"If we will not endure a king as a political power, we should not endure a king over the production, transportation, and sale of any of the necessaries of life."
--Sen. John Sherman
As mentioned late yesterday, despite the enormous success of "Prime Day," the continued expansion of product offerings and an all-time record stock price, Amazon.com Inc. (AMZN) is likely to face its greatest existential threat from regulatory agencies and legislators in Washington, D.C., over the next year:
"I am shorting Amazon today because I have learned that there are currently early discussions and due diligence being considered in the legislative chambers in Washington, D.C., with regard to possible antitrust opposition to Amazon's business practices, pricing strategy and expansion announcements already made (as well as being aimed at expansion strategies being considered in the future).
If I am correct, word of this could lower Amazon's shares by 10% overnight. And if expansion or pricing prohibitions are attacked for antitrust reasons (or for other reasons), a far more severe market impact is possible."
-- Kass Diary, "Shorting Amazon"
Here is more on Amazon from a July 11 column:
"With the Whole Foods transaction, Amazon's vast power will be under the microscope. Is Amazon a productive change agent and force for the good of the consumer by virtue of a reduction in product prices? Or is Amazon's disruption of the general retail business a destroyer of jobs, moving previously productively employed workers into the unemployment line?
... It is my view that Amazon's shares should be sold on strength as the company could face regulatory restrictions in reaction to its expansion plans and customers who use the service could face a rising tax burden over the intermediate term. It is not clear to me, given the extended valuation, that investors will be so patient with this possible threat.
Given the disruptions in jobs, malls and elsewhere, I wouldn't be surprised if the proposed acquisition and future acquisitions will be opposed by many, possibly including politicians and regulatory authorities. Note: Retail stores are closing with rapidity -- an estimated 8,000 stores in 2017 alone compared to about 4,000 in recession-savaged 2008 -- as the business landscape radically has changed due to Amazon's strategic alliances and business objectives and strategies....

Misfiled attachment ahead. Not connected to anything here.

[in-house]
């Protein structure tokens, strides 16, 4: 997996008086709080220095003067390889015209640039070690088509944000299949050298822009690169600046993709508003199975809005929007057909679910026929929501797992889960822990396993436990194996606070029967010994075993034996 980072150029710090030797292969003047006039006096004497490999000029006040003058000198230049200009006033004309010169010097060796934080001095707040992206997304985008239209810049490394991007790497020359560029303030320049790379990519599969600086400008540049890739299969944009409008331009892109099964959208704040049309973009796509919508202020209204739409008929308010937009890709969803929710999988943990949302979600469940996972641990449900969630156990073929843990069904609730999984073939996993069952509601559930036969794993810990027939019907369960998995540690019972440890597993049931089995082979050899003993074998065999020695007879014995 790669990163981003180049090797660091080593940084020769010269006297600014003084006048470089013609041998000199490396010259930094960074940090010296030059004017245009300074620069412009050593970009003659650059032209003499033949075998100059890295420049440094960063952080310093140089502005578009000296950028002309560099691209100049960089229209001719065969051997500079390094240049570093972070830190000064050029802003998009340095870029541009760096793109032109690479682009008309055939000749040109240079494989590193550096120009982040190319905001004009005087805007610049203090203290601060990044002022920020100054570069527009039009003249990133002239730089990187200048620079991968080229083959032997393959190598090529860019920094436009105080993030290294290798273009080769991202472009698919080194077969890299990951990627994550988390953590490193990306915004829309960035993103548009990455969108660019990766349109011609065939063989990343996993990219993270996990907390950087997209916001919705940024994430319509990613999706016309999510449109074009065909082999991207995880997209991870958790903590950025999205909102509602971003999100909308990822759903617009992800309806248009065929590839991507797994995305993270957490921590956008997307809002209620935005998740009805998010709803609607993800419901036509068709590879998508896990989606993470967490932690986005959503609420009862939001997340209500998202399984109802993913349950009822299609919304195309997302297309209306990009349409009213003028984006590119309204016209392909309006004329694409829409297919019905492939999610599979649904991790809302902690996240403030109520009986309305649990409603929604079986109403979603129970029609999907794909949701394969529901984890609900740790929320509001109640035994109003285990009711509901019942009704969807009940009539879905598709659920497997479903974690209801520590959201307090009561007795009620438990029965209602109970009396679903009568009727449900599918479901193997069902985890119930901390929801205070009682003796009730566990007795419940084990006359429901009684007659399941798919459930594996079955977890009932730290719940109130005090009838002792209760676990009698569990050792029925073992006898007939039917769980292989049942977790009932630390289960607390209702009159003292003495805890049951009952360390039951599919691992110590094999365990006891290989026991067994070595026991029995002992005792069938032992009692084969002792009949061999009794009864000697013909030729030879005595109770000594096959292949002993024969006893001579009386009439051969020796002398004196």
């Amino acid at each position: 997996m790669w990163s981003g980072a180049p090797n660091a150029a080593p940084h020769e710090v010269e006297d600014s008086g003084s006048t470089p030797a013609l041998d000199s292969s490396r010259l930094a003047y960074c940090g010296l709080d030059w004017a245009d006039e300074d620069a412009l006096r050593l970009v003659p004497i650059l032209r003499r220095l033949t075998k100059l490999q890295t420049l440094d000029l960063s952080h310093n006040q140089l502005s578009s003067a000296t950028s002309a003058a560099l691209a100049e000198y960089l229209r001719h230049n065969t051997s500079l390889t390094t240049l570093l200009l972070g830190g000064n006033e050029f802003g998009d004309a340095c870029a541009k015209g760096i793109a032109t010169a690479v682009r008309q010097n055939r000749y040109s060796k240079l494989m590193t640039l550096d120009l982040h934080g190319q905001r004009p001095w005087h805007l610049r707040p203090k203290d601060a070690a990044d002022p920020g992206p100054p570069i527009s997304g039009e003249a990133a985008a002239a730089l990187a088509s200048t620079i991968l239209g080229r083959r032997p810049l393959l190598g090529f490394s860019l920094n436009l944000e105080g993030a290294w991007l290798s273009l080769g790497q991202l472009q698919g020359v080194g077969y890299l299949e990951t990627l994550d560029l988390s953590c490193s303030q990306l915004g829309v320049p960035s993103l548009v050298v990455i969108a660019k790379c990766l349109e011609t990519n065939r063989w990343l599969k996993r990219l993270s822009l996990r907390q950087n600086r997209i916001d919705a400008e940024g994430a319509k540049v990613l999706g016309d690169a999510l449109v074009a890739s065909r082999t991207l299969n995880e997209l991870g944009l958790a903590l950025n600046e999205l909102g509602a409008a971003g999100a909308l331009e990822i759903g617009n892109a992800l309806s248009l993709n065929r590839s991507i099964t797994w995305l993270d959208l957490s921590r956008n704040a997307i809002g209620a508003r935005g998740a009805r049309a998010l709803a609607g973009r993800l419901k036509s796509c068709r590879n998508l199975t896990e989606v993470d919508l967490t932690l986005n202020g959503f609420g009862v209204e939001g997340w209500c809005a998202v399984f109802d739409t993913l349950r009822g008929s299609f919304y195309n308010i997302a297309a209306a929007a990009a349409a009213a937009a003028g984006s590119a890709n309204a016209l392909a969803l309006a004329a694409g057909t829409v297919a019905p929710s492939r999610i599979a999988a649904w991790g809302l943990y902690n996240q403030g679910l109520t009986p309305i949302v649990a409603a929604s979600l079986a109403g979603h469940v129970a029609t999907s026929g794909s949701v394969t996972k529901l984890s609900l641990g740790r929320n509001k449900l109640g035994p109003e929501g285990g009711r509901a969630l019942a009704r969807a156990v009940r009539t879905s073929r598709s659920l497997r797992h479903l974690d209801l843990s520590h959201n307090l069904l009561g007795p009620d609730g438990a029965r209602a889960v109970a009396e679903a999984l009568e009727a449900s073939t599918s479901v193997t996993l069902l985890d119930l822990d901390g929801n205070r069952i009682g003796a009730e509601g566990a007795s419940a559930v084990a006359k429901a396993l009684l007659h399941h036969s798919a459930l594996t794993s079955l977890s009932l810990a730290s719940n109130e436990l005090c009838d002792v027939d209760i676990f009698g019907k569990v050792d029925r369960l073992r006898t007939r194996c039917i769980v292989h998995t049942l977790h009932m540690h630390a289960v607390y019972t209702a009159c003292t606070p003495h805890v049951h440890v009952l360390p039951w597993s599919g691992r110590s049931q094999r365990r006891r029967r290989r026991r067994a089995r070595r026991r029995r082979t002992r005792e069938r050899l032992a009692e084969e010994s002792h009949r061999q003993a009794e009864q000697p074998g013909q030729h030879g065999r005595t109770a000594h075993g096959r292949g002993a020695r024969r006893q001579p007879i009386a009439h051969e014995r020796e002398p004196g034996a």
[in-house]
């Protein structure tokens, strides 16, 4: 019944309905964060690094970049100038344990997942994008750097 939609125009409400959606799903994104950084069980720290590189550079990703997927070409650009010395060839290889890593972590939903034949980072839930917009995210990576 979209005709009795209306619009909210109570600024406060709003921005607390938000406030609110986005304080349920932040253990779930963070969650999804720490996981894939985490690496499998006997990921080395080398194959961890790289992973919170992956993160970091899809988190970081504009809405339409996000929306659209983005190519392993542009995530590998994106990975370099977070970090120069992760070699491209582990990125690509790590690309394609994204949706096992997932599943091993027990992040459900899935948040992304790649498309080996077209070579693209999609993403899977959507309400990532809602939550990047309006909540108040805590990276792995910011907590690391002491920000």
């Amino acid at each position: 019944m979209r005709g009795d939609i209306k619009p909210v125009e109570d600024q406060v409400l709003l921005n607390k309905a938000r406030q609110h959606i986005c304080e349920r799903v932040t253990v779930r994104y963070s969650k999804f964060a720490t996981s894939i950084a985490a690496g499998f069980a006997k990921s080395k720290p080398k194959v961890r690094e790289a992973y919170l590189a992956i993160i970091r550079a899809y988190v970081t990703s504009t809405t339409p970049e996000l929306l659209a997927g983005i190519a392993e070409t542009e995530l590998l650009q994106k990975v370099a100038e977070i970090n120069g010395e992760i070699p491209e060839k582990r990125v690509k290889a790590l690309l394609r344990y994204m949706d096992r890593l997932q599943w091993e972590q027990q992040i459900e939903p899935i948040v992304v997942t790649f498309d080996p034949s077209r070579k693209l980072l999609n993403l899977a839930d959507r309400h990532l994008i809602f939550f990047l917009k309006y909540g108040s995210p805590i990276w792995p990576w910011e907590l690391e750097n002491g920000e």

Frankly, in the face of bona fide threats of regulatory and political opposition to Amazon, we against all odds finally may be facing "Peak Amazon," but for different reasons than many would have expected."
- Kass Diary, "The Carnage in Retail: Opportunity or Game-Ender?"
Three added points on Amazon, which is part of the Trifecta Stocks portfolio:
- Amazon only needs to build volume as to date investors have paid little heed to Amazon's bottom line, to the detriment of traditional retailers who are evaluated on cash flow and profits and, typically, have large debt loads.
- Amazon has a zero cost of capital -- a large differential advantage over its competition.
- Numerous industries (including retail) are and will continue to be disrupted by Amazon's vertical and horizontal mergers and acquisitions.
Is A Disruptive Amazon a Jobs Killer or a Provider of Low-Cost Products?
At the core of the threat is whether Amazon is perceived as a disruptive jobs killer or as a company that delivers lower prices to the consumer.
U.S. antitrust law is expansive. It is a collection of state and federal laws that are intended to promote fair competition for the benefit of consumers. The main statutes are the Sherman Act (1890), the Clayton Act (1914) and the Federal Trade Commission Act (also 1914). The acts restrict cartels and prohibit other collusive acts that restrain trade. The acts also restrict mergers and acquisitions that could lessen competition and prohibit the creation of a monopoly and the abuse of monopoly power.
As it relates to Amazon, the Federal Trade Commission and the U.S. Department of Justice have a broad scope and the laws are open to interpretation.